Some conditions, such as depression or anxiety, include emotional overwhelm as a symptom, and in this case, therapy is recommended. Some of your emotions may overwhelm you more than others. Perhaps you can tolerate anger, but cannot control your fear and sadness.


Emotional overwhelm has consequences, such as difficulty performing self-care and behaviors that lower your ability to reason. These behaviors make it harder to cope with emotional overwhelm.


The presence of unexplained fatigue or pain contributes to the increase of negative emotions, causing your body to have a lowered response to infection and other illnesses.


Another consequence of emotional overwhelm is the impact on your social life because you may find yourself lashing out at others or avoiding speaking to them. These behaviors strain your relationships with the surrounding people at home and work.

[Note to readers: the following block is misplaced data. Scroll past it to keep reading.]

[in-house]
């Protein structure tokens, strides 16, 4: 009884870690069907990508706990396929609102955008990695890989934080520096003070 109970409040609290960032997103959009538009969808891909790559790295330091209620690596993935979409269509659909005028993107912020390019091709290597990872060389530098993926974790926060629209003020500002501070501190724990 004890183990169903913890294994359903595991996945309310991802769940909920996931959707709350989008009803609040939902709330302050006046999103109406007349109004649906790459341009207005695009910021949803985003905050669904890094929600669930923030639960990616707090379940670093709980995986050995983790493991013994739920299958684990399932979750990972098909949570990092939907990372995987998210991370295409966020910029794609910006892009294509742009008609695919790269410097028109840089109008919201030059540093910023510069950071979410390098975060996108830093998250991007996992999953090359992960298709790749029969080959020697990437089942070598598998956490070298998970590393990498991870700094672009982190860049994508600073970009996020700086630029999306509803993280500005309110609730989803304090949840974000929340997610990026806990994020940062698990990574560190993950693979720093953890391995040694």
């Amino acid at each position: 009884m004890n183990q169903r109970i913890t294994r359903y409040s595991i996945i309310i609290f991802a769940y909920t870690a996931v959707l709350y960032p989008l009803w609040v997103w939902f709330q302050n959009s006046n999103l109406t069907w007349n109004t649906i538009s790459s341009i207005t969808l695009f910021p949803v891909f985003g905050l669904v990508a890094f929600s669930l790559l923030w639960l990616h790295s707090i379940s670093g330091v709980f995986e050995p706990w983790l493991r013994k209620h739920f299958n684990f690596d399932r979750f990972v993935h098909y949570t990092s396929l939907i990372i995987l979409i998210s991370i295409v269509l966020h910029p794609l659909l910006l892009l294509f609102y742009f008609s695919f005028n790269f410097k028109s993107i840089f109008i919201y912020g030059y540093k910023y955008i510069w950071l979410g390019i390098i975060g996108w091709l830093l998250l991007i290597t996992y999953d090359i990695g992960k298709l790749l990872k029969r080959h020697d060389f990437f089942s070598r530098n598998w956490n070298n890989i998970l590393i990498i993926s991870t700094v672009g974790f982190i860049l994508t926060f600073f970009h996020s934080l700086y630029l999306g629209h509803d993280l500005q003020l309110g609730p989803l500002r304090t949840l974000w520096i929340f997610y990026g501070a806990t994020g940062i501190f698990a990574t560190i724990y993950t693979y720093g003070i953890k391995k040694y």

Treatment and Coping with Emotional Overwhelm

Coping with emotional overwhelm means finding and using strategies to help when you are overwrought. The coping skills listed below may help, but you must do them for them to help you, which is difficult when you are feeling overwhelmed.


Change how you look at things. Stop, recognize, and accept how you are feeling and what you are facing. Don’t ruminate anymore, trying to stop the emotional rollercoaster. Try taking a break from the situation to change your outlook, like taking a long walk or practicing deep breathing. Be proactive and find resources that can help you solve the problem you are facing. Ask for help when you need it to help you recalibrate your perspective.


Confront your assumptions. When overwhelmed, you tend to think irrationally and allow fear to guide you instead of thinking logically. It is helpful to realize and understand illogical assumptions and say them aloud so you can hear how illogical they are. Write them down in a journal so you can see in black and white how the illogical thoughts you have been thinking are so you can change them.